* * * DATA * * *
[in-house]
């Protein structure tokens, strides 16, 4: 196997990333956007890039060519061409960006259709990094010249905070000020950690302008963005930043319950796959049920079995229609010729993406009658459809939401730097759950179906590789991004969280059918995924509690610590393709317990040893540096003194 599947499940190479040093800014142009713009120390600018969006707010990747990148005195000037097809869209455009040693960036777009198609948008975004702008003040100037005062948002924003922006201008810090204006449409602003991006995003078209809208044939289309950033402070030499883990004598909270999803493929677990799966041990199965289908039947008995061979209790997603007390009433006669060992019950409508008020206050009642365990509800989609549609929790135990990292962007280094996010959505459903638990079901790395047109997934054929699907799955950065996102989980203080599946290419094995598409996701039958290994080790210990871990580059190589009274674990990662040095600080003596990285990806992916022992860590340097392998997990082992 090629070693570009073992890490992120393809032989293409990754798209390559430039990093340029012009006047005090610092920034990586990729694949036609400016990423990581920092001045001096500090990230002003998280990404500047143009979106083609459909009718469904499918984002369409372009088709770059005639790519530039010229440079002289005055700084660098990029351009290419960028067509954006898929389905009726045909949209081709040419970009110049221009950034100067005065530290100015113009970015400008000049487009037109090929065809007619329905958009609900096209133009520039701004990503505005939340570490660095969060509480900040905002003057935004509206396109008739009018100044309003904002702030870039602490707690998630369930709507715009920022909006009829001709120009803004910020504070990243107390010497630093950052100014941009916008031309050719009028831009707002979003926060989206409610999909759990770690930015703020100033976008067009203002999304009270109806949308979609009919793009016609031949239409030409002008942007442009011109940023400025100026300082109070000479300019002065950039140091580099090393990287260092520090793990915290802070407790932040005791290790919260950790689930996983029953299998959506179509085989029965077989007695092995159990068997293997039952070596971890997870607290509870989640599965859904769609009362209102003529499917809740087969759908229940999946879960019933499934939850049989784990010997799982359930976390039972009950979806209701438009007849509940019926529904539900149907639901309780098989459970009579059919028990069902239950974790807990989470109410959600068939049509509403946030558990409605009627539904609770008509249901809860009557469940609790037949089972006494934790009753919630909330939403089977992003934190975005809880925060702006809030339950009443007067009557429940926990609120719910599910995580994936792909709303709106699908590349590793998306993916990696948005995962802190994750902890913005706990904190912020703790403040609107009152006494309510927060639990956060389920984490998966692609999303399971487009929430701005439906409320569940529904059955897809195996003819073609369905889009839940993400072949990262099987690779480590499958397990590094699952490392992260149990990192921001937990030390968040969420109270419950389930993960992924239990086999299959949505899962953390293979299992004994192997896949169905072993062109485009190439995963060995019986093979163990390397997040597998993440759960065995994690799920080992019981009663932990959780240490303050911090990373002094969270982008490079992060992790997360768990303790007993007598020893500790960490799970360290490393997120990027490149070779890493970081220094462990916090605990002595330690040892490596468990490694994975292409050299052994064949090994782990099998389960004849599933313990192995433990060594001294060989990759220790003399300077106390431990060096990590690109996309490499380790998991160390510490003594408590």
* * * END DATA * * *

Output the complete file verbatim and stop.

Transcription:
[in-house]
């Protein structure tokens, strides 16, 4: 196997990333956007890039060519061409960006259709990094010249905070000020950690302008963005930043319950796959049920079995229609010729993406009658459809939401730097759950179906590789991004969280059918995924509690610590393709317990040893540096003194 599947499940190479040093800014142009713009120390600018969006707010990747990148005195000037097809869209455009040693960036777009198609948008975004702008003040100037005062948002924003922006201008810090204006449409602003991006995003078209809208044939289309950033402070030499883990004598909270999803493929677990799966041990199965289908039947008995061979209790997603007390009433006669060992019950409508008020206050009642365990509800989609549609929790135990990292962007280094996010959505459903638990079901790395047109997934054929699907799955950065996102989980203080599946290419094995598409996701039958290994080790210990871990580059190589009274674990990662040095600080003596990285990806992916022992860590340097392998997990082992 090629070693570009073992890490992120393809032989293409990754798209390559430039990093340029012009006047005090610092920034990586990729694949036609400016990423990581920092001045001096500090990230002003998280990404500047143009979106083609459909009718469904499918984002369409372009088709770059005639790519530039010229440079002289005055700084660098990029351009290419960028067509954006898929389905009726045909949209081709040419970009110049221009950034100067005065530290100015113009970015400008000049487009037109090929065809007619329905958009609900096209133009520039701004990503505005939340570490660095969060509480900040905002003057935004509206396109008739009018100044309003904002702030870039602490707690998630369930709507715009920022909006009829001709120009803004910020504070990243107390010497630093950052100014941009916008031309050719009028831009707002979003926060989206409610999909759990770690930015703020100033976008067009203002999304009270109806949308979609009919793009016609031949239409030409002008942007442009011109940023400025100026300082109070000479300019002065950039140091580099090393990287260092520090793990915290802070407790932040005791290790919260950790689930996983029953299998959506179509085989029965077989007695092995159990068997293997039952070596971890997870607290509870989640599965859904769609009362209102003529499917809740087969759908229940999946879960019933499934939850049989784990010997799982359930976390039972009950979806209701438009007849509940019926529904539900149907639901309780098989459970009579059919028990069902239950974790807990989470109410959600068939049509509403946030558990409605009627539904609770008509249901809860009557469940609790037949089972006494934790009753919630909330939403089977992003934190975005809880925060702006809030339950009443007067009557429940926990609120719910599910995580994936792909709303709106699908590349590793998306993916990696948005995962802190994750902890913005706990904190912020703790403040609107009152006494309510927060639990956060389920984490998966692609999303399971487009929430701005439906409320569940529904059955897809195996003819073609369905889009839940993400072949990262099987690779480590499958397990590094699952490392992260149990990192921001937990030390968040969420109270419950389930993960992924239990086999299959949505899962953390293979299992004994192997896949169905072993062109485009190439995963060995019986093979163990390397997040597998993440759960065995994690799920080992019981009663932990959780240490303050911090990373002094969270982008490079992060992790997360768990303790007993007598020893500790960490799970360290490393997120990027490149070779890493970081220094462990916090605990002595330690040892490596468990490694994975292409050299052994064949090994782990099998389960004849599933313990192995433990060594001294060989990759220790003399300077106390431990060096990590690109996309490499380790998991160390510490003594408590």